Dynamic Disks and Disk Groups

Windows 2000 uses a new disk layout that extends beyond disk partitioning. New to Windows 2000 are dynamic disks and Disk Groups. Dynamic disks allow more flexibility during configuration than basic disks. For example, dynamic disks allow you to increase the size of a volume or add a mirrored volume without restarting the computer. A Disk Group is a collection of disks managed as a collection that helps you organize dynamic disks and helps prevent data loss.

Disk Groups are unique to dynamic disks. Each disk in a Disk Group stores replicas of the same configuration data. This configuration data is stored in a 1-megabyte (MB) region at the end of each dynamic disk. Since this information is contained on each disk, you can move them to another computer or install another disk without losing this information. All dynamic disks in a computer are members of the same Disk Group and have the following characteristics:

  • They overcome partitioning rules from Windows NT 4.0.

  • They extend or create fault-tolerant sets without the need to restart the computer.

  • They are not registry dependent: that is, disk information for both basic and dynamic disks and fault tolerance information for dynamic disks is kept on the disk in Windows 2000.



To simplify use with docking stations, you cannot use dynamic disks on portable computers. Also, you cannot use dynamic disks on removable media. This simplifies movement of media between machines.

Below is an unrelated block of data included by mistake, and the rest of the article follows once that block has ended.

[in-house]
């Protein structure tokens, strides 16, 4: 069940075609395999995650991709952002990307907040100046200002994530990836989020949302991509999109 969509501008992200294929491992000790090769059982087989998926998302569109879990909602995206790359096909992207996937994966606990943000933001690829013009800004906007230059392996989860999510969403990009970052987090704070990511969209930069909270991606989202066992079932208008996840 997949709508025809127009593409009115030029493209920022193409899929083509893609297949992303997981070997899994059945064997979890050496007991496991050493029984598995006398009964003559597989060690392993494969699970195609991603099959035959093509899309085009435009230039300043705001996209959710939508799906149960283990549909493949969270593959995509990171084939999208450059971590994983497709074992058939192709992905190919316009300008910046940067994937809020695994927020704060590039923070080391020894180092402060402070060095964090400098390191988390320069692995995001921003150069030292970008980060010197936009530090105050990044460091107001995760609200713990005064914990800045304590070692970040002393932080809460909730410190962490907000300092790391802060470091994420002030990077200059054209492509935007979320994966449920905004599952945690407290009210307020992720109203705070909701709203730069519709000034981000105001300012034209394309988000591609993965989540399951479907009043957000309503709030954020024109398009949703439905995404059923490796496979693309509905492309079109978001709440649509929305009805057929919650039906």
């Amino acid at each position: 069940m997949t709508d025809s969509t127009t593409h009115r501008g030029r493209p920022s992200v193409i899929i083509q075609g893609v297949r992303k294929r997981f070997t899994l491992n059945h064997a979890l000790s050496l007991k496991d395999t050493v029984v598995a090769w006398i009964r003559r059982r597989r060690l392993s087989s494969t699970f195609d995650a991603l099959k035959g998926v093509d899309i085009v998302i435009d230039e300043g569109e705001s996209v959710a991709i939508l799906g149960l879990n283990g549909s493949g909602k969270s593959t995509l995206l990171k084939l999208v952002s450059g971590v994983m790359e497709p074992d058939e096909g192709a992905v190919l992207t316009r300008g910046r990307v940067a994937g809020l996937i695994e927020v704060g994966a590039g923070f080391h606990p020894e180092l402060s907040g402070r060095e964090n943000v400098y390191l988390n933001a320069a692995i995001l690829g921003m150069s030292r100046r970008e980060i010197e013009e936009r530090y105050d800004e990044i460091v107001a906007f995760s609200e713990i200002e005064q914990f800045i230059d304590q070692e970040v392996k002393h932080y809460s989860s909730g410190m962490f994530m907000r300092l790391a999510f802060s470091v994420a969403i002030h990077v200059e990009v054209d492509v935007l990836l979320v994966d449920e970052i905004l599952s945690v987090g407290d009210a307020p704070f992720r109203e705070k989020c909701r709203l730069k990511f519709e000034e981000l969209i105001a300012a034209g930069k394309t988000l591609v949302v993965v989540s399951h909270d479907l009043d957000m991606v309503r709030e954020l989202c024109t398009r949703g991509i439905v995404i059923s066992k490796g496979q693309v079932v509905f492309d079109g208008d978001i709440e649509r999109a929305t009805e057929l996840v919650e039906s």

Converting Basic Disks to Dynamic Disks

In Windows 2000, you can convert a basic disk to a dynamic disk. When you convert a disk, any existing partitions or fault tolerance structures on the disk are checked and then the disk is assigned a Disk Group identity and a copy of the current Disk Group configuration. Windows 2000 also adds dynamic volumes to the configuration.



By default, when you add a disk to an existing computer, it is considered a new disk. New disks are always dynamic disks.

Moving Disks

You can move basic and dynamic disks from one computer to another. For both basic and dynamic disks, you need to physically move the disk from the computer, and then either restart the computer or use the Rescan Disks command on the Action menu of Disk Management.

When you remove a dynamic disk from a computer, the remaining online dynamic disks retain information about it and its volumes. The removed disk is displayed in Disk Management as a Dynamic/Offline disk and assigned the status of "Missing."

You need at least one online dynamic disk to retain information about Missing disks and their volumes. When you remove the last dynamic disk, you lose the information, and the Missing disks are no longer displayed in Disk Management.



When you move basic fault-tolerant sets from a computer running Windows NT 4.0, you need to save the configuration to a floppy disk, and then use Disk Management to restore the hard disk configuration. It is strongly recommended that you move all disks from the fault-tolerant set.

Connecting New Disks to a Computer

After you connect the disks to the new computer, from the Disk Management snap-in, select Rescan Disks on the Action menu. The New Signature Wizard is displayed. When you physically connect a dynamic disk, the rescan causes the disk to be displayed in Disk Management as Dynamic/Foreign . You might need to convert it to Dynamic/Online , and then activate the volumes. When you connect a new disk to a computer, or rescan the dynamic mirrored volume and move only one disk, it displays as Dynamic/Offline , and you need to manually activate it.